August 28, 2014

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Everything changed for the worse in 1982 PDF Print E-mail

Like most industries, Schultz, Baujan & Company struggled through the Great Depression. Prosperity began to return in the late 1930s with the sales records being set during the World War II years.
The post-war years brought massive change to the nation and the milling industry was not exempted. A wave of milling industry consolidations swept across the country. Employees and townspeople alike nervously wondered whether Schultz, Baujan & Company would be a buyer or would be bought. The answer came in 1953 when Colorado Milling & Elevator acquired the firm, changing the name to Beardstown Mills Co.
The next major change came on Aug. 8, 1968, when the mill complex was purchased by Theron T. Chapman, Jr. of Winnetka,  and Robert G. Fischer of Beardstown. They renamed their enterprise Critic Mills, Inc., to take advantage of their well-known brand. Indeed, the future looked bright.
An ominous omen appeared on Sept. 2, 1981, when a fire broke out in a bin containing 700,000 bushels of feed pellets. Two days later, 63 sticks of dynamite were needed to blast an opening in the bin, allowing firemen to bring the blaze under control.
Next came the tragedy of Thursday, April 1, 1982. Greg Moore, 23, Beardstown; Steve Edwards, 28, Rushville, and Allen Tomlinson, 37, Rushville, were in the basement of the livestock feed pellet mixing plant known as the “little feed mill.” At about 3:15 p.m., Edwards, assisted by Moore, was welding when something went terribly wrong. Apparently, a spark ignited grain dust.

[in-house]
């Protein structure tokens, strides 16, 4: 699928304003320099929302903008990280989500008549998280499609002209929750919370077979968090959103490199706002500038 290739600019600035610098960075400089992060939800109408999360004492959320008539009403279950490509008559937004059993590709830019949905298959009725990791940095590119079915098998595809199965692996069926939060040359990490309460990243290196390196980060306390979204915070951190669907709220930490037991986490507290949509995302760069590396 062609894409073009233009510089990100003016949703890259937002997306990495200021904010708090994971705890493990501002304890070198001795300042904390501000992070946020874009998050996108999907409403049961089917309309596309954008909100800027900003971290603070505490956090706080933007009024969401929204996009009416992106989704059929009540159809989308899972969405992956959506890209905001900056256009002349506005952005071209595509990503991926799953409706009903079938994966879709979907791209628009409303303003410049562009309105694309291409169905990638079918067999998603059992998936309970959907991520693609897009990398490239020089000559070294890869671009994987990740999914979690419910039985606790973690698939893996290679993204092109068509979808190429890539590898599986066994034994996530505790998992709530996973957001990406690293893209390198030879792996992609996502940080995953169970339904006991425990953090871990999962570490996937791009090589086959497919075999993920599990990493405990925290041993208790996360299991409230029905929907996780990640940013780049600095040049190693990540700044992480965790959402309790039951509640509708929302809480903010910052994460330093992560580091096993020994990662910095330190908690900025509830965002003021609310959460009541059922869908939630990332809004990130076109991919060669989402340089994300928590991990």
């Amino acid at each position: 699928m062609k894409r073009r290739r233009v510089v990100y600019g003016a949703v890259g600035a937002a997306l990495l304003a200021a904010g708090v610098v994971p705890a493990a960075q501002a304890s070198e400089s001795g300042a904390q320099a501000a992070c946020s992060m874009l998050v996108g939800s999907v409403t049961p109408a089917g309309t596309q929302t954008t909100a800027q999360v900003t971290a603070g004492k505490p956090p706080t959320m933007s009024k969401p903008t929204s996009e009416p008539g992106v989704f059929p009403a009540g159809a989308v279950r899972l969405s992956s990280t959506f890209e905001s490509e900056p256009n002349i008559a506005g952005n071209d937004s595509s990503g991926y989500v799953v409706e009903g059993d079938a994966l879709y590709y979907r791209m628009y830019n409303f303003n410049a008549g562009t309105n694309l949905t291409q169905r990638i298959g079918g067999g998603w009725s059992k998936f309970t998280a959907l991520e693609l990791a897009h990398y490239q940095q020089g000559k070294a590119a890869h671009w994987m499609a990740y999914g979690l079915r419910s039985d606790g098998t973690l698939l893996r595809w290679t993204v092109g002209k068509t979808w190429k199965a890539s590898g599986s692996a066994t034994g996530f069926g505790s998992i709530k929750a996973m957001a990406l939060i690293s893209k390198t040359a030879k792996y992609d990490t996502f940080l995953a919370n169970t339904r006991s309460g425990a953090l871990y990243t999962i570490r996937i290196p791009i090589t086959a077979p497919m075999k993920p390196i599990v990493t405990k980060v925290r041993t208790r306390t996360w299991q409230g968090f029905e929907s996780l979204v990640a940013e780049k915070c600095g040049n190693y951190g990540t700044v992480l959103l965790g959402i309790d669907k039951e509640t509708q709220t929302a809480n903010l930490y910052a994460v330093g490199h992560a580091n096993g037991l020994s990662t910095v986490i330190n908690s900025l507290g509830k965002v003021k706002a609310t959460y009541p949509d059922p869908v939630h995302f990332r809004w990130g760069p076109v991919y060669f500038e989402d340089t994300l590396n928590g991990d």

The resulting explosion rocked the east side of the city. Fire erupted from the mill’s top floor. Glass, concrete and other debris was thrown hundreds of yards from the plant. One of the buildings was scarred by a gaping hole.
Amazingly, Moore, Edwards and Tomlinson walked out of the building. A helicopter took the severely burned Moore and Tomlinson to Springfield’s Memorial Hospital. On April 8, Moore was flown to Washington Hospital Center in Washington, D.C., where he could receive skins grafts from their skin bank. Meanwhile, Edwards was treated at Beardstown Hospital.
The community quickly rallied to aid Moore, who did not have health insurance. More than $5,000 was contributed in a matter of days. Moore, who suffered burns over 75 percent of his body, lost his valiant battle to survive on May 27, and the entire community mourned his death. Moore is buried at Oak Grove Cemetery.
Despite public assurances repairs soon would be made, Critic Mills remained silent until some operations were resumed in 1988. It was evident the mill’s halcyon days were dimming fast in the rearview mirror. Fischer retired as president in 1999. Later, the company was sold to Clarkson Grain Company of Decatur.
Though some operations continue, the mill complex stands as a monument to Beardstown’s rich industrial heritage and the men and women who labored in those enterprises.